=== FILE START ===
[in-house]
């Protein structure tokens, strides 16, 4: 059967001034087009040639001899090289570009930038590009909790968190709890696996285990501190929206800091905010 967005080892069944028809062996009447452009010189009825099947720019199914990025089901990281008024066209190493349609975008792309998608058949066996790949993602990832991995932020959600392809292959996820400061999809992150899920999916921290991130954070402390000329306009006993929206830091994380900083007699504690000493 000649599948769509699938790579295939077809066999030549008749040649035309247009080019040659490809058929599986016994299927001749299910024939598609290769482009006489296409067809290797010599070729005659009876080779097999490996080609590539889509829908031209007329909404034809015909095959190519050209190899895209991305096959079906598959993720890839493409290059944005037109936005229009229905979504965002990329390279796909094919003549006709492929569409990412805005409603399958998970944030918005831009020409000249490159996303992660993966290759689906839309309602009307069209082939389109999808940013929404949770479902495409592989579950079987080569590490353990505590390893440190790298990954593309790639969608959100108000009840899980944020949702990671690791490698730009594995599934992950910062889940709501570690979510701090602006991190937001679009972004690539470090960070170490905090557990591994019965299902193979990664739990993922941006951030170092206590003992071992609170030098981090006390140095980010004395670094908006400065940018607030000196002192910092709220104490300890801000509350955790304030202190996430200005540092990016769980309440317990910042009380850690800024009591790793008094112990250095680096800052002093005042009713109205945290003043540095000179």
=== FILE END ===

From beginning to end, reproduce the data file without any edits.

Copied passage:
[in-house]
């Protein structure tokens, strides 16, 4: 059967001034087009040639001899090289570009930038590009909790968190709890696996285990501190929206800091905010 967005080892069944028809062996009447452009010189009825099947720019199914990025089901990281008024066209190493349609975008792309998608058949066996790949993602990832991995932020959600392809292959996820400061999809992150899920999916921290991130954070402390000329306009006993929206830091994380900083007699504690000493 000649599948769509699938790579295939077809066999030549008749040649035309247009080019040659490809058929599986016994299927001749299910024939598609290769482009006489296409067809290797010599070729005659009876080779097999490996080609590539889509829908031209007329909404034809015909095959190519050209190899895209991305096959079906598959993720890839493409290059944005037109936005229009229905979504965002990329390279796909094919003549006709492929569409990412805005409603399958998970944030918005831009020409000249490159996303992660993966290759689906839309309602009307069209082939389109999808940013929404949770479902495409592989579950079987080569590490353990505590390893440190790298990954593309790639969608959100108000009840899980944020949702990671690791490698730009594995599934992950910062889940709501570690979510701090602006991190937001679009972004690539470090960070170490905090557990591994019965299902193979990664739990993922941006951030170092206590003992071992609170030098981090006390140095980010004395670094908006400065940018607030000196002192910092709220104490300890801000509350955790304030202190996430200005540092990016769980309440317990910042009380850690800024009591790793008094112990250095680096800052002093005042009713109205945290003043540095000179």